Editorial

Reprinted from Decks Awash, Volume 15, Number 6
November – December 1986

 

The first thing a visitor will notice about the Southwest Arm area is its scenery. The spectacular views from the hilltops are the kind that people go on vacation just to see. Sleepy coves, small boats tied up at weathered wharves, houses nestled on rocky cliff faces—all are part of the panorama. Not readily visible, however, are the problems residents must face. 

Problems include seasonal employment and unpaved roads. Historically, people settled to take advantage of the lumber in the area. Others went to fish on the Labrador and there was always a small inshore fishery. Fires and uncertain markets all but destroyed the lumbering, and the traditional Labrador fishery has disappeared as it has in other areas. While the inshore fishery hasn’t been of prime importance in all communities in this area for many years, it is on the verge of collapse. Some say the offshore industry catches the fish before it has a chance to reach the inshore grounds, others claim discarded nets are ghostfishing the waters, but whatever the reason, the inshore sector is in trouble. This year, cod and turbot were notable by their absence, and herring and mackerel fetched a mere five cents a pound. Fortunately, the caplin were plentiful, and prices paid were much higher than last year, although fishermen had problems with the amount of red feed. 

Roads are a major concern. There are sections of unpaved roads around most communities. School buses must travel these roads twice daily as do residents working outside their home communities. Fish that must be trucked over these roads suffer a loss of quality.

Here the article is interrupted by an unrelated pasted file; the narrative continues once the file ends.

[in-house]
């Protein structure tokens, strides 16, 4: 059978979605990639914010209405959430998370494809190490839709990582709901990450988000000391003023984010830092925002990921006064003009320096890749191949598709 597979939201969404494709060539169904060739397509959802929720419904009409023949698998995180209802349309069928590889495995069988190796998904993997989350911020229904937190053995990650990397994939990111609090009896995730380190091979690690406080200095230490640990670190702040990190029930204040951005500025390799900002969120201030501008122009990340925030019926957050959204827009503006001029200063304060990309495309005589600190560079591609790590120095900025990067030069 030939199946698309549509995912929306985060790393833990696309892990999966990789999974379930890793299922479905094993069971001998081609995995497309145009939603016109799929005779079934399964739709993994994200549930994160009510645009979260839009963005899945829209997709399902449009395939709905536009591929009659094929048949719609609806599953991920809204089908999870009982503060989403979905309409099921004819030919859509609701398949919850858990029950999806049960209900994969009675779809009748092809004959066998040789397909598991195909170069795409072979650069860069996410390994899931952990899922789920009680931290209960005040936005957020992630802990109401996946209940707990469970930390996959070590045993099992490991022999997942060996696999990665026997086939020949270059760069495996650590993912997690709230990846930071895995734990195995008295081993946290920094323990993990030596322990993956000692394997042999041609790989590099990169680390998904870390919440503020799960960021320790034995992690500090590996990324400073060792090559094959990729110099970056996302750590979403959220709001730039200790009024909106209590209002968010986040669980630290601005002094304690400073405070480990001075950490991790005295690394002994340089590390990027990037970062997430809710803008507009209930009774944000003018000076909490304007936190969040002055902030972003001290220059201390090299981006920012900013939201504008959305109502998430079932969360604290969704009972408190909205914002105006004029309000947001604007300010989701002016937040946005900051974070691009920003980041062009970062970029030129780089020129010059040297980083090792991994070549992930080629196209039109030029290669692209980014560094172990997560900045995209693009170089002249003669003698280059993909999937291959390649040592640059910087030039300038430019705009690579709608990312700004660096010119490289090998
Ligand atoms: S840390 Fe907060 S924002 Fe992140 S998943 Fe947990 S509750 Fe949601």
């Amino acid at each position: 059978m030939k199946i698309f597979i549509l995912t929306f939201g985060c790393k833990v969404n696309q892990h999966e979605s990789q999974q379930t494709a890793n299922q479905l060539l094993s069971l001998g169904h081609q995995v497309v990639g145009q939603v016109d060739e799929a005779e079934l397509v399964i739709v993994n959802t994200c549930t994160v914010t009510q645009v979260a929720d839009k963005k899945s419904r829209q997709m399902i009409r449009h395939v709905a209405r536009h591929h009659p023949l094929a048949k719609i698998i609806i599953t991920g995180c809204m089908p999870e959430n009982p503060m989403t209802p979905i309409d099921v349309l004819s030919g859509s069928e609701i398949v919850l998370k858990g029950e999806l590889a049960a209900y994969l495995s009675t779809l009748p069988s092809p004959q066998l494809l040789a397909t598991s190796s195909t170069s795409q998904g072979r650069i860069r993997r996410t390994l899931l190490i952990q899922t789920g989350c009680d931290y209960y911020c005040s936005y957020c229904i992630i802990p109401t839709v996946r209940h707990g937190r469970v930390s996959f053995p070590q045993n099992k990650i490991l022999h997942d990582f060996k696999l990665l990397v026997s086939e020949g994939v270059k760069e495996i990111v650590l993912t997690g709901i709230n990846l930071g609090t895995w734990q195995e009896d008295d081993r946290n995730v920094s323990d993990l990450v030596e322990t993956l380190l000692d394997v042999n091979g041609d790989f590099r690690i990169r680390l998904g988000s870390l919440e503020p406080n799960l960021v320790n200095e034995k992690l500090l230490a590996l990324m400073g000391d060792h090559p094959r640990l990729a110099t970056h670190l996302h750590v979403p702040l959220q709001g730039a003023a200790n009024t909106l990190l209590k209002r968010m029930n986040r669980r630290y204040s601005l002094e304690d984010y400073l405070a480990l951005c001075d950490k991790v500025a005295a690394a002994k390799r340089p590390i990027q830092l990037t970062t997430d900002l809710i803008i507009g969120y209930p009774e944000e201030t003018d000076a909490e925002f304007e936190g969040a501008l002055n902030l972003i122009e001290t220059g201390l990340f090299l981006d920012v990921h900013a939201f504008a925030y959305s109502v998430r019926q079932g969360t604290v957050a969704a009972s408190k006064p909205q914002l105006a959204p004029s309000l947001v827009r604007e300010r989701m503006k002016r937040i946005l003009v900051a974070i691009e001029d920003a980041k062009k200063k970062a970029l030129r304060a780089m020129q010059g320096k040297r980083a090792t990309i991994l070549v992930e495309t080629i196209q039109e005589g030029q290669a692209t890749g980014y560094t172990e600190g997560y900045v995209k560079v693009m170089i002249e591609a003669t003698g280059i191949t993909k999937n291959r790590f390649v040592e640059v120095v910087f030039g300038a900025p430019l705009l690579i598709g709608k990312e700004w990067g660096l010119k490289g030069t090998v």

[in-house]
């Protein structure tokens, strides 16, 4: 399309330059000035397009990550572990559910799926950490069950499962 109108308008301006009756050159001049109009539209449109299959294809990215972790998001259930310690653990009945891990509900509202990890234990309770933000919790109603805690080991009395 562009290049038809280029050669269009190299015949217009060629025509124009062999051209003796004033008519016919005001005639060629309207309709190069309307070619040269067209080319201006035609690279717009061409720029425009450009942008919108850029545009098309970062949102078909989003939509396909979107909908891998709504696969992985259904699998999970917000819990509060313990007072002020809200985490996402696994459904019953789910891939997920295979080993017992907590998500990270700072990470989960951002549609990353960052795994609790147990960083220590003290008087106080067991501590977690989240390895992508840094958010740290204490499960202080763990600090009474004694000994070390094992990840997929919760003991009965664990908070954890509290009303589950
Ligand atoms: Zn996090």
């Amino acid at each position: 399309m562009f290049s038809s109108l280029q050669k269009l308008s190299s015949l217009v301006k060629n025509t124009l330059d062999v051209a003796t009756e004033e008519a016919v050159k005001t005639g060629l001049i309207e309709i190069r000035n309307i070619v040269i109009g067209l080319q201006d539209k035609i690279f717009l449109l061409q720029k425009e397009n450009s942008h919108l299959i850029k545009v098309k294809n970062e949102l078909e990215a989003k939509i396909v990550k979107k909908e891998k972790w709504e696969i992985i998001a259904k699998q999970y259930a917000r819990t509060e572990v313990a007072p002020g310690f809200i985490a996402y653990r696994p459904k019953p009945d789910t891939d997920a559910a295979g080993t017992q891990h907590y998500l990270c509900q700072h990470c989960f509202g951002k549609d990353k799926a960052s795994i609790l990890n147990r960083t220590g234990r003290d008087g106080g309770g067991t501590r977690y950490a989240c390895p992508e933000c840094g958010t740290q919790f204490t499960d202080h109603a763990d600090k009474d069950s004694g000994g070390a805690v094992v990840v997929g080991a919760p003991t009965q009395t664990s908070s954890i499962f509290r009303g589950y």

Residents have found a variety of solutions to their employment problems. Some fishermen go elsewhere to fish, as they say, “We go where the fish are.” This entails long absences and travelling far from home. Even then, there are no guarantees they will find the fish they so earnestly pursue. Nonetheless, they manage to make a living overcoming difficulties many would find daunting. Others have abandoned the fishery and found work mostly in nearby Clarenville. Still others have travelled as far as Toronto for jobs. Some men take their families with them; some leave their families at home reasoning that they can save more money that way. 

Most residents want to stay in the Southwest Arm area and they are taking steps to make this possible. But the problems are not, for the most part, new ones. One man recalls that as long ago as 1964, people were already finding the cod trap fishery was failing. Over 20 years later things haven’t changed that much. Another man points out that until the late 1970s the area had survived without government funds—whatever they had, they achieved through their own efforts. For a long time the region was dependent on boat then rail transportation. With the completion of the Trans-Canada Highway in the sixties, Southwest Arm changed dramatically. Existing local roads developed into major links between what had always been independent communities. This independence which served so well in the past has likely been why there are no community councils today. 

Residents now realize they must organize to take joint action in their area. The development association now only six years old has had remarkable success in attracting government grants but firmly believes that make-work projects have little or no long-term benefit. There are some signs of planning for long-term projects, but this will take a lot of time, effort and money. The question of pavement could be one such project. 

Other good support systems are evident. Students are staying in school longer, people are very supportive of their churches, community spirit is high. The re-opening of the Come by Chance refinery is expected to bring a return to the optimism and prosperity of the late 1960s and early 1970s when many residents made the daily journey there to work. A promising future appears to be on the horizon for the people of Southwest Arm.  

We wish them well.          

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Transcribed by Wanda Garrett, January 2019

These transcriptions may contain human errors. As always, confirm these as you would any other source material.